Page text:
Technology is touted as the answer to a vast array of the world’s problems, from improving health to protecting the environment. Corporate governance advocates view technology as a possible solution to a lack of retail investor participation in shareholder democracy.
As with many aspects of the capital markets, retail investors are particularly disadvantaged in having their voices heard as shareholders. While shareholder activism has been on the rise in the past couple of years, these efforts typically are led by hedge funds or other institutional investors; retail investors often have very little say. Similarly, in corporate governance issues, the large institutional investors have influence, while retail investors are ignored.
Yet, at a time when technology increasingly is empowering the individual in many other realms – developments such as social media and smartphones are giving individuals a greater public voice, and more power – corporate governance advocates are hoping that the same sort of impact materializes in the world of shareholder democracy.
At a conference in late October hosted by a Toronto-based investor advocacy group, the Canadian Foundation for Advancement of Investor Rights (FAIR Canada), the Canadian Coalition for Good Governance (CCGG) and the faculty of law at the University of Toronto, technology was touted as a possible solution to the disenfranchisement of retail investors.
Retail investors are viewed as too small and too dispersed to matter individually.
Traditionally, their only power has been to sell their shares if they don’t like the direction in which a company is going. Direct retail shareholding represents about half of equities holdings in Canadian public companies, so retail investors possibly would have some sway if they could act collectively. But there really is no mechanism for that happen.
Sharon Geraghty, partner with Torys LLP in Toronto, acknowledged at the conference that for corporate boards to engage with retail investors is a challenge. Given that retail investors are many and dispersed, communicating with them is expensive and less productive.
Regulators also traditionally focused on ensuring that retail investors can vote with their feet. Naizam Kanji, director of the Office of Mergers and Acquisitions at the Ontario Securities Commission (OSC), explains that regulators have viewed the ability to sell an investment as the primary option for retail investors, which regulators have supported by concentrating on ensuring fairness and transparency in the secondary market.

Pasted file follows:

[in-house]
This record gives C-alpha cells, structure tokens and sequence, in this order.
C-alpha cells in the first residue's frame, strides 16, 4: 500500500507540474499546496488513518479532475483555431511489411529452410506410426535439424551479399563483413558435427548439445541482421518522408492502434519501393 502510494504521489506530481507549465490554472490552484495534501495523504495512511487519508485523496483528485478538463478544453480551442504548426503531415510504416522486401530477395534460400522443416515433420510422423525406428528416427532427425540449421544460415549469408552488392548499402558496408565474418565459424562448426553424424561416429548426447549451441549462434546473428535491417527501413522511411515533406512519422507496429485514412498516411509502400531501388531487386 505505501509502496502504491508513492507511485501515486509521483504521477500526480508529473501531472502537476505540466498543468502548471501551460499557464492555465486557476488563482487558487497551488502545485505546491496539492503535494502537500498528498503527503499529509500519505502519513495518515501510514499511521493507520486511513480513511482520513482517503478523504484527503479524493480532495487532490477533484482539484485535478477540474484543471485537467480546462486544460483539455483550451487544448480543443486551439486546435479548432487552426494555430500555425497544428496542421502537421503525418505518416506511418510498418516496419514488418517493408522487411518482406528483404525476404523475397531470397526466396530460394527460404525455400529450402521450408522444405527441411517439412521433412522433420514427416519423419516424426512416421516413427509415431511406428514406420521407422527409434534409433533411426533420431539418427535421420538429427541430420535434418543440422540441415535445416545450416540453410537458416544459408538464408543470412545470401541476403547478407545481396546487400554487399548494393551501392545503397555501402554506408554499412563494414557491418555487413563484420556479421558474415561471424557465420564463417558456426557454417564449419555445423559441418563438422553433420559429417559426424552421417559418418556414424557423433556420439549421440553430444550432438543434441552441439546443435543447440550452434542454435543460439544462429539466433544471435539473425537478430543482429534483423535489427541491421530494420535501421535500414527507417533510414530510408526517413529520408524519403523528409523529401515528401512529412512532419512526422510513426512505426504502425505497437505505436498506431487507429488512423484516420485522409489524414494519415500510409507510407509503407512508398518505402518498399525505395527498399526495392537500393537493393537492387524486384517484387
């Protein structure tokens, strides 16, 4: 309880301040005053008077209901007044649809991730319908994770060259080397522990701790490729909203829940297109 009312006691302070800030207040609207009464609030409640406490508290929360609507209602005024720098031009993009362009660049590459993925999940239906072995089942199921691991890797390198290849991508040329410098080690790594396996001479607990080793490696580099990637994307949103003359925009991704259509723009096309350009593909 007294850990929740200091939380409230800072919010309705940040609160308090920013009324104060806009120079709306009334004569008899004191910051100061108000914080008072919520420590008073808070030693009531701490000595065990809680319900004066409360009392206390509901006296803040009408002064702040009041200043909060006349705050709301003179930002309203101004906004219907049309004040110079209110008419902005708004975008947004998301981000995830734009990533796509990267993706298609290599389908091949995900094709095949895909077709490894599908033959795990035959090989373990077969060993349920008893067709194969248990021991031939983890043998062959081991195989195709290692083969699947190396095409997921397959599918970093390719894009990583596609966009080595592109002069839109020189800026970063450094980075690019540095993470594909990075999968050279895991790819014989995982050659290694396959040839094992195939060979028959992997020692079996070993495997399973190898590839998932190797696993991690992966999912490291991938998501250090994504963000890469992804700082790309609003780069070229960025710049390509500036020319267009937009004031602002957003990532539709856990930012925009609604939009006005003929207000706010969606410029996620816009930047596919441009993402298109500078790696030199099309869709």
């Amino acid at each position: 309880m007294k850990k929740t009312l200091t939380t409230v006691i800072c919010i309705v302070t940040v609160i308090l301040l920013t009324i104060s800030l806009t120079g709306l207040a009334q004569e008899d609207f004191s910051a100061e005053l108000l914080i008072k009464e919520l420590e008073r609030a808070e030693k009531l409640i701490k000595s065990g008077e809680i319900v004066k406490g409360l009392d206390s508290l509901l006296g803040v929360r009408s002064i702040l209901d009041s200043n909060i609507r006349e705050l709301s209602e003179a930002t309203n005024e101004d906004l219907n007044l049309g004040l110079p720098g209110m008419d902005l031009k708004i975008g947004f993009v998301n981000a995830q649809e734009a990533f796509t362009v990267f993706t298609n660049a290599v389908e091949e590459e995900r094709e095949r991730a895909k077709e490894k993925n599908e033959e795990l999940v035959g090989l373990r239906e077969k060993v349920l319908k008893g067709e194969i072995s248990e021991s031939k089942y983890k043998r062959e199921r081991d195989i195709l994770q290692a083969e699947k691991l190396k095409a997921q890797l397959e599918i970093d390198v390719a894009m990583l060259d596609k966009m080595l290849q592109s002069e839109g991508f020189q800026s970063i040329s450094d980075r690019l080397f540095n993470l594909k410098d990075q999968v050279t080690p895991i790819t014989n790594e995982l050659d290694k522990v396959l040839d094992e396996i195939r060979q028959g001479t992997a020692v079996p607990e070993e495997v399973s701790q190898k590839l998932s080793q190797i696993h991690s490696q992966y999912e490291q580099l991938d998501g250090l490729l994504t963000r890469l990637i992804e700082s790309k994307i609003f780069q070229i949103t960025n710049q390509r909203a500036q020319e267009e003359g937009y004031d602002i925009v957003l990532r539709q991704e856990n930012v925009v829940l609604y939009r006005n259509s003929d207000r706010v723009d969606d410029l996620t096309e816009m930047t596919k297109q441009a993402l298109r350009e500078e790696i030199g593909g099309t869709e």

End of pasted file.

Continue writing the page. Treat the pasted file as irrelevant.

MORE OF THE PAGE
Yet, there may be technology-driven alternatives on the horizon that could empower retail investors to be more active participants in shareholder democracy. Jon Lukomnik, executive director for the Investor Responsibility Research Center and managing partner at Sinclair Capital LLC in New York, indicated at the FAIR Canada/CCGG conference that there are a couple of technological solutions in the works that could help empower individual retail investors – both by removing existing barriers to retail participation and by enabling greater active involvement.
One is the idea of “advance voting instructions,” which would allow an investor to choose to align his or her proxy votes with a particular organization that they believe best reflects their views on corporate governance issues. So, for example, an individual investor could order that his or her votes be cast in the same way as a particular portfolio manager’s vote. This option doesn’t yet exist but, Lukomnik says, “people are talking about creating it. It requires a lot of proxy plumbing, but that would be one way to encourage more [retail investor participation].”
Another innovation, which has just been proposed by the U.S. Securities and Exchange Commission (SEC), is the introduction of “universal ballot” in proxy contests. On Oct. 26, the SEC proposed a rule change that would require issuers to provide investors with ballots that list all of the available candidates in a proxy contest. This would allow inves- tors to choose who they want to vote for.
Shareholders in a company that’s involved in a proxy contest now typically receive a ballot that lists the candidates supported by management and a ballot of dissident candidates; shareholders have to vote for one slate or the other.
The universal ballot proposal aims to free up investors to choose whichever candidates they want to support, regardless of whether those candidates are being put forward by management or by an activist investor. The SEC’s proposal is out for a 60-day comment period.
In Canada, the CCGG has advocated for the introduction of universal proxy ballots. The group’s executive director, Stephen Erlichman, hopes the proposal is adopted in the U.S., and that the Canadian regulators are encouraged to look at introducing the policy here.
Another possible route to greater retail participation, Lukomnik suggests, is robo-advisors. He reports that two Silicon Valley-based startups are trying to build robo-advisors that are based on environmental, social and governance (ESG) principles. If that effort is successful, Lukomnik says, it will enhance retail investor participation in shareholder democracy.
These startups view focusing on ESG issues as a way to build a community of like-minded investors. “What they are talking about is having online polls on how people should vote [on shareholder issues], and being able to tweet how you are voting,” Lukomnik says.
While Lukomnik has no idea whether these startups will be successful, he says they’re interesting because they are aiming to build an empowered community of investors based on the stocks in which they have a stake, and not on whether to buy or sell particular companies, which now is the dominant role of social media among retail investors.
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